and then VE5, 6 & 7 would call, but I would not hear the US. 5 minutes
later it was MD, OH and IND and almost nothing else. Then it was Idaho
and CA. 5 min later back to running Colorado.
It was a wild and exhilirating experience. Made me realize how much I
missed being DX and how much I missed being able to travel.
The 9 hours and 6 minutes of operating produced 1170 qso's (after
555 on CW and 615 on SSB.
The "OFF" periods 4:15 for 170 qso's
"ON" periods 4:51 for 1,181 qso's (CW & SSB for 208.5/hour)
Highlights were YB1AQS calling me longpath and the 11 qso's in 1 minute
on SSB, my all-time best rate! Had a 9 minute on SSB also and several 7
minutes on CW. Wonder what they might have been in CQWW?
Since there was no computer I had to handlog AND send cw with my right
hand as well! At 200+ per hour on CW and 300+ per hour on SSB hand
logging is quite an experience!
After the contest I entered everything into CT. Peak rates were as
Last 10 qso's 383.0 ! Last 10 qso's 692.3!!
Last 100 qso's 202.1 Last 100 qso's 352.9 !
Best one hour rates were 202 on CW and 324 on SSB.
If I had filters and this were CQWW (without having to send and receive
serial numbers and sections) the rates would have been even higher.
It was so interesting to hear the US stations from the other side. Who
I heard early and late, who was loud and who was not. Who were lids and
who were master tail-enders and who figured out that the best place to
call me was at the edges of the pileup (where I could hear better).
Dupes were surprisingly low but then again it was a one-band contest and
I only was on for 9 hours from a semi-rare country. By and large the US
operators were terrific, especially on CW (not quite as good on SSB) and
they seemed to respond well to a rapid fire one-call operation. My only
hope was to get one call and immediately respond so that everyone
realized that they could only send their call once if they wanted to
work me. This kept the rate up and made sure no one had to wait more
than 2 or 3 min to work me.
On SSB the guys who gave only the last two or three letters, I ignored.
Not only does this waste time with fills back and forth but it is poor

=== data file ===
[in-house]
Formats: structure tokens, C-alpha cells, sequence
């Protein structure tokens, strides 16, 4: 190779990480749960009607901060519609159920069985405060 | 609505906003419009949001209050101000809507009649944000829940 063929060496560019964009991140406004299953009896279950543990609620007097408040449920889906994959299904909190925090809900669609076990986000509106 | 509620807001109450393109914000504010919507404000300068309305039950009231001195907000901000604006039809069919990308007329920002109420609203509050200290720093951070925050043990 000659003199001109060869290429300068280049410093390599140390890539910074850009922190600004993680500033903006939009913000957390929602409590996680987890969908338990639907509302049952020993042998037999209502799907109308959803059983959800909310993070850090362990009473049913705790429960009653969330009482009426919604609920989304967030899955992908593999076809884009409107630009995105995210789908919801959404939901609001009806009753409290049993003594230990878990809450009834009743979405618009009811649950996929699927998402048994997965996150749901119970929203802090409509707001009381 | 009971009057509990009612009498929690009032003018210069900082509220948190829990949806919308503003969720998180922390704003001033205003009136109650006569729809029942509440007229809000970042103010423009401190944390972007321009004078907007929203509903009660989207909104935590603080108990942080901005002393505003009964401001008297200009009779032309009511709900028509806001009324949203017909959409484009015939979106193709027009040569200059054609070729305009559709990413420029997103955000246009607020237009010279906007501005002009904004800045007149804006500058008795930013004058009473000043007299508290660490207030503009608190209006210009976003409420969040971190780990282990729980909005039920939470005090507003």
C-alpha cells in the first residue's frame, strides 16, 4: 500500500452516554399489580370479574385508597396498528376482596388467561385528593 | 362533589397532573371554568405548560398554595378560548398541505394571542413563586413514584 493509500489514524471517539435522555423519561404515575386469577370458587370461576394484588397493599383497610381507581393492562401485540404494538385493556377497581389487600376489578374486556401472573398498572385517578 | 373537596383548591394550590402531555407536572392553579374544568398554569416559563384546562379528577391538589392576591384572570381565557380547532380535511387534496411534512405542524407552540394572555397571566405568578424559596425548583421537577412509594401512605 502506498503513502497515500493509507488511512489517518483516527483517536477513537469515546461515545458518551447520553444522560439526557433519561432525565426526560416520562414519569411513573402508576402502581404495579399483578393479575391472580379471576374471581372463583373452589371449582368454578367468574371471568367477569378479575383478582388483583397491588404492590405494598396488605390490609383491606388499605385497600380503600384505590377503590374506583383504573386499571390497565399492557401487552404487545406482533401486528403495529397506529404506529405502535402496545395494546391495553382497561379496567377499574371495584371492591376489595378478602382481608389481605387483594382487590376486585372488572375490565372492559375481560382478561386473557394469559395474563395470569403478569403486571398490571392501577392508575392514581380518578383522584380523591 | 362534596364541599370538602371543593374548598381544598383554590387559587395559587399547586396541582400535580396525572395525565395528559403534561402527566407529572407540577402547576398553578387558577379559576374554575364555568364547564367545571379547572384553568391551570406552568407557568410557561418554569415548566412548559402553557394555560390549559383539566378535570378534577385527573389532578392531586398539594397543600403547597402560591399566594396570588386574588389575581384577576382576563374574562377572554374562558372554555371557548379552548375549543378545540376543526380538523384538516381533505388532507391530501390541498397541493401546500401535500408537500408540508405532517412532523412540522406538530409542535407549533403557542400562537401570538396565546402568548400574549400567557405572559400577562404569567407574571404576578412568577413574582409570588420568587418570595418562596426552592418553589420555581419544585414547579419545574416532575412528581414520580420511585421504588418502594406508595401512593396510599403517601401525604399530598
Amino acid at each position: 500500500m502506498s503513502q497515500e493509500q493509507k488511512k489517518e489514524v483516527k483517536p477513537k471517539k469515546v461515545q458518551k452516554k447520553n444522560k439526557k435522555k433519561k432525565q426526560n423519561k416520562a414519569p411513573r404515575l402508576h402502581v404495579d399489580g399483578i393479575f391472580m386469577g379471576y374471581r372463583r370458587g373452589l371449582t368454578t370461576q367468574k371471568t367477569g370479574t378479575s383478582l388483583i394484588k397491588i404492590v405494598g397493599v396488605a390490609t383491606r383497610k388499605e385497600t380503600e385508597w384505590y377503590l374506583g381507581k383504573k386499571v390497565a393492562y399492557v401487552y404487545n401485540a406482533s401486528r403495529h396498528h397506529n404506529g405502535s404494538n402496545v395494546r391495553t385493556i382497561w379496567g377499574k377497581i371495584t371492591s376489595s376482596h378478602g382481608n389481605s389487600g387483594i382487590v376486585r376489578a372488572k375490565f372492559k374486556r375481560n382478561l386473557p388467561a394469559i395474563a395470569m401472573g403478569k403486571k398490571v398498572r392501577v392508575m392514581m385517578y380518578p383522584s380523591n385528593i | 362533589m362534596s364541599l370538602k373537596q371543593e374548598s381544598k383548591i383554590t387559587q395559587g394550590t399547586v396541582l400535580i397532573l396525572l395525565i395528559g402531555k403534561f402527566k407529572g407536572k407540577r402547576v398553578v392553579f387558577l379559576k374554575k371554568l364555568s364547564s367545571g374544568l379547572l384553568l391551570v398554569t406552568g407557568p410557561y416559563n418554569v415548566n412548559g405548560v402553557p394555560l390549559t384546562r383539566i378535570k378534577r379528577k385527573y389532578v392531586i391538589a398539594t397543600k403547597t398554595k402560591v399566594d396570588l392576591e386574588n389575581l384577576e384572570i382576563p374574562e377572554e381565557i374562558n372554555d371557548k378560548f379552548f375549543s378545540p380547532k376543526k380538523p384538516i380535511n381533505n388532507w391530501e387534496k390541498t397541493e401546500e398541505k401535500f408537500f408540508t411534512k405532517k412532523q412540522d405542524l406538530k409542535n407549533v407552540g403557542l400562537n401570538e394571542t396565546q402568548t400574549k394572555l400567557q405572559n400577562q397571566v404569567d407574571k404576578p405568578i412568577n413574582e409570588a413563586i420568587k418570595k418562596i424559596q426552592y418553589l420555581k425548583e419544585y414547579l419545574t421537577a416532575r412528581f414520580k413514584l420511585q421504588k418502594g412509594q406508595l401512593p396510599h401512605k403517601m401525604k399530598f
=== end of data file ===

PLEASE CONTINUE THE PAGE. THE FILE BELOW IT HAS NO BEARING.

operating practice. A DX station either hears you or he doesn't. If he
does he wants to get the WHOLE call so that he can work you without a
fill. If he (or she) only gets a partial call out of the pileup you
still will give the call anyway. But this is better than having to hope
that the station that gave two letters will remember to give his FULL
call when he comes back. It was amazing how many times stations FORGOT
to give their whole call after I came back to a partial call. Like I
said, POOR operating practice!
On balance, it was great fun and I can't wait to do it again in the near
future. There is nothing like the thrill of being rare dx (the only one
operating in your country) in a contest with good? propagation.
Special thanks to Sam WT3Q and to Roy V21N for making it happen.
Further thanks to Roy for letting me use his fine station on such short
notice and for his friendship. Also thanks to Mickey V21AS for
approving my V26M callsign on Saturday night! and assigning me the V29M
callsign for future use.
Thanks to all who worked me (and wondered who I was) and the best of
holiday greetings and health and happiness in 1988!
Bob KQ2M (V26M and V29M)
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ARRL 10 METER CONTEST -- 1997
Call: V26M KQ2M opr. Country: Antigua & Barbuda
Category: Single Operator
High Power Unassisted
MODE QSO QSO PTS STATES COUNTRIES
CW 555 2220 50 25
SSB 615 1230 47 7
Totals 1170 3450 97 32 = 445,050
00:00 - 24:00
24:00 - 11:07
11:44 - 12:21
19:15 - 19:55
Operated 9 hours 6 minutes on Sunday 12/14/97
All reports sent were 59(9), unless otherwise noted.
TS450 and Alpha 76 PA
6L Beam @ 70'
Club Affiliation: FRANKFORD RADIO CLUB
This is to certify that in this contest I have operated
my transmitter within the limitations of my license and have
observed fully the rules and regulations of the contest.
ROBERT L. SHOHET KQ2M
51 SCUDDER ROAD
NEWTOWN, CT 06470